You Can’t End the War on Coal Without Starting a War on Public Health

Even a short-term surge in production may have lasting repercussions.

Steve Helber/AP

This story was originally published by New Republiand appears here as part of the Climate Desk collaboration

Of all the scenes of devastation in Puerto Rico caused by Hurricane Maria, one video has stood out. Shot from a balcony or rooftop, it depicts six seconds of horror: the city of Guayama, on the island’s southern coast, engulfed by a violent river. Deep, fast-moving water rushes through the streets, slipping over cars and picking up debris. The images would be jarring in any city, but they are particularly terrifying in this one. Guayama is home not just to 42,000 people, who are now struggling to survive, but also to a five-story-tall pile of toxic coal ash—another environmental catastrophe in the making.

Weeks after Hurricane Maria’s landfall, the status of Guayama’s coal-ash pile remains unclear. How much of this waste—the leftovers from burning coal—got into the floodwater or into the air? The company that owns the pile, AES Puerto Rico, did not respond to requests for comment. But scientific researchers have long raised concerns that the coal ash, which contains high levels of arsenic, mercury, and chromium, represents a massive health hazard—one that Maria has now likely exacerbated.

This is hardly an isolated issue. There are more than 1,000 coal-ash storage sites across the United States, from Wilmington, North Carolina, to Denver, Colorado. The Environmental Protection Agency estimates that the coal industry generates 130 million tons of ash each year, making it one of the largest sources of industrial waste in the country. According to the Sierra Club, this waste has contaminated more than 23,000 miles of waterways—including nearly 400 bodies of water used for human consumption. Duke University scientists have found that coal-ash storage ponds consistently contaminate nearby water sources, threatening both wildlife and people.

The consequences for human health can be serious. Families living near a coal-ash pond in Belmont, North Carolina, for example, have reported abnormally high rates of cancer, and in 2015, the state advised residents not to drink tap water or cook with it. The coal industry hotly disputes the idea that coal-ash ponds are responsible, but environmentalists argue that the link appears clear. “We’ve had really high spikes in arsenic in our main drinking water source in the region, and it’s because for years we didn’t have enough regulation,” says Sam Perkins, the program director at the Catawba Riverkeeper Foundation, a nonprofit group based in Charlotte, North Carolina. “The last thing we need to be doing is adding any more coal ash to these sites.”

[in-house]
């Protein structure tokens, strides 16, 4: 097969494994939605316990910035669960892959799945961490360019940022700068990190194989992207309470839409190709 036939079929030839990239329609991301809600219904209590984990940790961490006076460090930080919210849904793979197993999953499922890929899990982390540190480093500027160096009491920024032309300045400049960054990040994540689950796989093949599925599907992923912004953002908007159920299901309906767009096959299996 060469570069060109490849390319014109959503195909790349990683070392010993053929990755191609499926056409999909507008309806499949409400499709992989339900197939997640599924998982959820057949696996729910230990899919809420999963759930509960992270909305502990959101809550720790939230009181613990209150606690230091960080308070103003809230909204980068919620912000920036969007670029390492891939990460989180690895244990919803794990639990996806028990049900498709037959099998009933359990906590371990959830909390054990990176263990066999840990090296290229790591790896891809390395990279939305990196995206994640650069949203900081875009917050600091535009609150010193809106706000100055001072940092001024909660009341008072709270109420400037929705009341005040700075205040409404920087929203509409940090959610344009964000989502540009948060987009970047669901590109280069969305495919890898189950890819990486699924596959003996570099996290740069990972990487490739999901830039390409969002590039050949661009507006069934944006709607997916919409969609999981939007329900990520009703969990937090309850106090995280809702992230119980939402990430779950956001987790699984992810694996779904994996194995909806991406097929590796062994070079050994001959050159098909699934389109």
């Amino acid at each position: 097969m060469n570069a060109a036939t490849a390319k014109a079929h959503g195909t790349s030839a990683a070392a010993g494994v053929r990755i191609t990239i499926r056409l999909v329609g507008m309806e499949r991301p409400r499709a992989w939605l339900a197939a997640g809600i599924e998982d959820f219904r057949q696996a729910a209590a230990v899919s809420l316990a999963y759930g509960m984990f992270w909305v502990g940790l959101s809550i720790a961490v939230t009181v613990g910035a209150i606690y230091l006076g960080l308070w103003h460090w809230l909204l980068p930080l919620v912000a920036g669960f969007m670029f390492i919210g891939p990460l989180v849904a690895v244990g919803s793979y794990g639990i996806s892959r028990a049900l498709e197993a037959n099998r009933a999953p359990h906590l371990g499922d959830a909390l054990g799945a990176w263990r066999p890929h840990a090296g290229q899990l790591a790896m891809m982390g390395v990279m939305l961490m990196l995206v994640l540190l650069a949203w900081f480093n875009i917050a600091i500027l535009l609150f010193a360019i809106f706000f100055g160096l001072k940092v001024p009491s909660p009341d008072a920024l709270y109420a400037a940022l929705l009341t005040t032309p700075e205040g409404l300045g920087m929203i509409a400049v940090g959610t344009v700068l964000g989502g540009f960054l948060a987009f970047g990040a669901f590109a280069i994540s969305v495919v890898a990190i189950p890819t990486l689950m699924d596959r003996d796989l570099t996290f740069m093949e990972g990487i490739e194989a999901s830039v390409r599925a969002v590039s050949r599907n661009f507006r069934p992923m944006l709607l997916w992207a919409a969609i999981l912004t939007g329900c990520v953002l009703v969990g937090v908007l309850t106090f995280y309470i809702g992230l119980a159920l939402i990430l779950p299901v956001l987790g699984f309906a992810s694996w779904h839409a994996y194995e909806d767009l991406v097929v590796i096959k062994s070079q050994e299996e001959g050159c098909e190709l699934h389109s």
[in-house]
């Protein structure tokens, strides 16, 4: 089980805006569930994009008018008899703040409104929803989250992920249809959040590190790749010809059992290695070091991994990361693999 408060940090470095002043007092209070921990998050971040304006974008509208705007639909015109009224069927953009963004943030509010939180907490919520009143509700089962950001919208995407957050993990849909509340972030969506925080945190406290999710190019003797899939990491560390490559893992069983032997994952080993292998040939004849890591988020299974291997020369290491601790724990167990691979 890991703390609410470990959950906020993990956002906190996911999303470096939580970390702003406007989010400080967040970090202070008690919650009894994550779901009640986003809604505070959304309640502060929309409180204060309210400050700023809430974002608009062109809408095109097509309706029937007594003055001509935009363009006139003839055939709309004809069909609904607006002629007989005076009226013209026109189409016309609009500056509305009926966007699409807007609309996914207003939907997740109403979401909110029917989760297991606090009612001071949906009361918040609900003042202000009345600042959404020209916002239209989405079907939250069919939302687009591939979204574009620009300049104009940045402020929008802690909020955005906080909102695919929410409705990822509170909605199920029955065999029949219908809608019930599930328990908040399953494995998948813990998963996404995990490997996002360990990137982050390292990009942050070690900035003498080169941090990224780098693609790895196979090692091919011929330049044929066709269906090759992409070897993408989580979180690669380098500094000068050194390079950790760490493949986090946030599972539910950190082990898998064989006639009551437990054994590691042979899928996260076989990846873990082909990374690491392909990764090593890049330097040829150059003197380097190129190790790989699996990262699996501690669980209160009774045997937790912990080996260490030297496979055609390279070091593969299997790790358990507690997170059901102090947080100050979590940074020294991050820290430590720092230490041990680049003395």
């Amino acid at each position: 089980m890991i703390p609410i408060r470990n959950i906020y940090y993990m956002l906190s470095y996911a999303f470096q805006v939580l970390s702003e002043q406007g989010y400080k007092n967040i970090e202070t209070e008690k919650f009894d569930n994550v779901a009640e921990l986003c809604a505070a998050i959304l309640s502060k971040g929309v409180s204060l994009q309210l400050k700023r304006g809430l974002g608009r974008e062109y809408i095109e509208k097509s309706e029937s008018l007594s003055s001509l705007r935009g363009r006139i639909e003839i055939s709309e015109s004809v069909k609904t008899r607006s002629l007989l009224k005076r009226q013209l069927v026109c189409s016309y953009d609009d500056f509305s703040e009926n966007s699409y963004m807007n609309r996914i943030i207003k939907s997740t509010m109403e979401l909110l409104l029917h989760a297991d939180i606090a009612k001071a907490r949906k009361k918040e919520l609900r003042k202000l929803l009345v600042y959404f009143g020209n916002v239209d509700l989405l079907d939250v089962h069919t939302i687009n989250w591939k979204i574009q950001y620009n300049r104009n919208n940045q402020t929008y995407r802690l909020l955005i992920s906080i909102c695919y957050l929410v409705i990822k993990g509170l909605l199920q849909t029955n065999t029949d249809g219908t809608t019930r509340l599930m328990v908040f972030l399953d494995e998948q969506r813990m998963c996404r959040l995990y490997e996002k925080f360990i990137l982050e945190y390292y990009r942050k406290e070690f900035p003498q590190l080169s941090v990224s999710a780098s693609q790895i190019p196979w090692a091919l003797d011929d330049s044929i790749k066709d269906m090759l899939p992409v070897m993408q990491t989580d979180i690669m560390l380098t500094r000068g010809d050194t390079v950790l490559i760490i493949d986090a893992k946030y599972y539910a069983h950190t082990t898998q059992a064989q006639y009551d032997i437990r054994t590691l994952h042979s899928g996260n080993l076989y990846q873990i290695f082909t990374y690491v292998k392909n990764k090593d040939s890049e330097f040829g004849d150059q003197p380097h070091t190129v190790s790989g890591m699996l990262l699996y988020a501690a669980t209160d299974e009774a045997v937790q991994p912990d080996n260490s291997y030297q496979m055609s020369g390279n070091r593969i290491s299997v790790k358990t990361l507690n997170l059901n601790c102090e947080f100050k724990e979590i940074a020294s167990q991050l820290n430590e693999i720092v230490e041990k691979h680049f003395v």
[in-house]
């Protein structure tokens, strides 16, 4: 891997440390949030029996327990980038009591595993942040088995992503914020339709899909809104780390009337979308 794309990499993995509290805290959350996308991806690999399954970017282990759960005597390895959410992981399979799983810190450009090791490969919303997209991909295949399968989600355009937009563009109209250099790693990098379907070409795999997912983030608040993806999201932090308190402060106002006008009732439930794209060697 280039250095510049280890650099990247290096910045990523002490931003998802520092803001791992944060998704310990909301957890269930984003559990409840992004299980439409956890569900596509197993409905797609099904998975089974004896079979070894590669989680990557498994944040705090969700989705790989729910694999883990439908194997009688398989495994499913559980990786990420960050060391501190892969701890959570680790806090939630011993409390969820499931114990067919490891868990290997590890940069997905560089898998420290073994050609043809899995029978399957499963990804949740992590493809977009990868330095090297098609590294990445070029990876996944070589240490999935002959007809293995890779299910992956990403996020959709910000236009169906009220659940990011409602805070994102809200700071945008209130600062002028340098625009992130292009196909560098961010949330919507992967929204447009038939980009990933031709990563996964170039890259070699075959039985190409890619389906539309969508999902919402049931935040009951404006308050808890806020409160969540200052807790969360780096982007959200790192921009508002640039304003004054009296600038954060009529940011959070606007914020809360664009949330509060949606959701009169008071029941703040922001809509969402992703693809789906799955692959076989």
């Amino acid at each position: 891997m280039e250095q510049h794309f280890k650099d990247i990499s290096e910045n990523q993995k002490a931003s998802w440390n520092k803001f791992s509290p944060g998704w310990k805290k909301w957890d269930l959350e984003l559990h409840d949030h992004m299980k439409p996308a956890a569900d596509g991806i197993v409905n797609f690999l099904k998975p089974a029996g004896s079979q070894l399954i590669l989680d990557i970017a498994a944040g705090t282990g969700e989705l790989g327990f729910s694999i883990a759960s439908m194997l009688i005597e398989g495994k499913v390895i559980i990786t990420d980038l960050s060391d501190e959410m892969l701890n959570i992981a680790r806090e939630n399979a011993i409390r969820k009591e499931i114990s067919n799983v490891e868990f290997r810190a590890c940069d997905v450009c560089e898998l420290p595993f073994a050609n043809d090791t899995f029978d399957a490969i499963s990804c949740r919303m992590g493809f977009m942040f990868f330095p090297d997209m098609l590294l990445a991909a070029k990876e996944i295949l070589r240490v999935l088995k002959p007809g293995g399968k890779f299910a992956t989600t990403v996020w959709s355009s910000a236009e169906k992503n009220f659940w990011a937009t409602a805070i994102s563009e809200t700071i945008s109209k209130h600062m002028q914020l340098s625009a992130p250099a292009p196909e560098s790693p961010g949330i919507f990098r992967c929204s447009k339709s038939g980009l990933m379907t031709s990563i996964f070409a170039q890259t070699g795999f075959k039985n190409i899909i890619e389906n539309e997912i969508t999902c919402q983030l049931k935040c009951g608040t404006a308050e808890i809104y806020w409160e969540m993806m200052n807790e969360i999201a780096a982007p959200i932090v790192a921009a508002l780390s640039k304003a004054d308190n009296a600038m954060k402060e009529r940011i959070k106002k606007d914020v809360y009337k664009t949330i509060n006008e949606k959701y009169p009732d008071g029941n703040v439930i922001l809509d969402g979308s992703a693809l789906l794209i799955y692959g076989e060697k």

But in the name of ending the so-called “war on coal,” the Trump administration has been loosening environmental regulations designed to keep coal ash in check. The EPA has repealed restrictions on toxic waste from mountaintop-removal mining, which sends dangerous heavy metals tumbling into streams and rivers. And it has put on hold a regulation that restricted the levels of mercury, arsenic, and other pollutants coal plants can produce and prohibited certain types of chemical-laden waste from being discharged into bodies of water. The EPA estimated that the policy would have decreased coal waste by 1.4 billion pounds each year—a huge benefit to public health. But the rule would also have cost the coal industry $480 million annually, due to the new treatment systems and other equipment coal plants would need to install.

In fact, one of the administration’s most recent decisions came via a request by AES Puerto Rico. Earlier this year, the company asked EPA Administrator Scott Pruitt to pause a regulation regarding the monitoring and storage of coal ash. And in September—before Hurricane Maria hit—AES got what it wanted: Pruitt announced he would reconsider the Obama-era rule, which would have required coal companies to make sure their waste pits are not leaking or otherwise threatening human health. The regulation would have meant an existential threat for the industry. Forcing companies to monitor the pollution from their coal waste would have revealed just how great a health hazard coal ash truly represents—potentially exposing coal companies to costly class-action lawsuits that could result in payouts in the millions.

Environmentalists have consoled themselves with the knowledge that Trump can’t actually prevent coal’s downfall. Most analysts agree that coal can’t compete with alternative energy sources like natural gas, wind, and solar, which are easier and cheaper to produce. “The long-term prognosis for the coal industry in every region from now through 2050 is poor,” the Institute for Energy Economics and Financial Analysis has concluded. Even Robert Murray, the founder and chief executive of America’s biggest coal firm, Murray Energy, has said that Trump should “temper his expectations” when it comes to resuscitating the coal industry. “He can’t bring them back,” Murray has said of mining jobs.

But as the crisis in Puerto Rico suggests, even a short-term surge in coal production may have lasting repercussions. By dismantling regulations that limit the amount of waste these companies produce and that enable the government to hold them accountable for polluting, Trump is compounding a public health disaster that every powerful storm surge will compound further—and that will continue long after the last coal-fired power plant shuts down.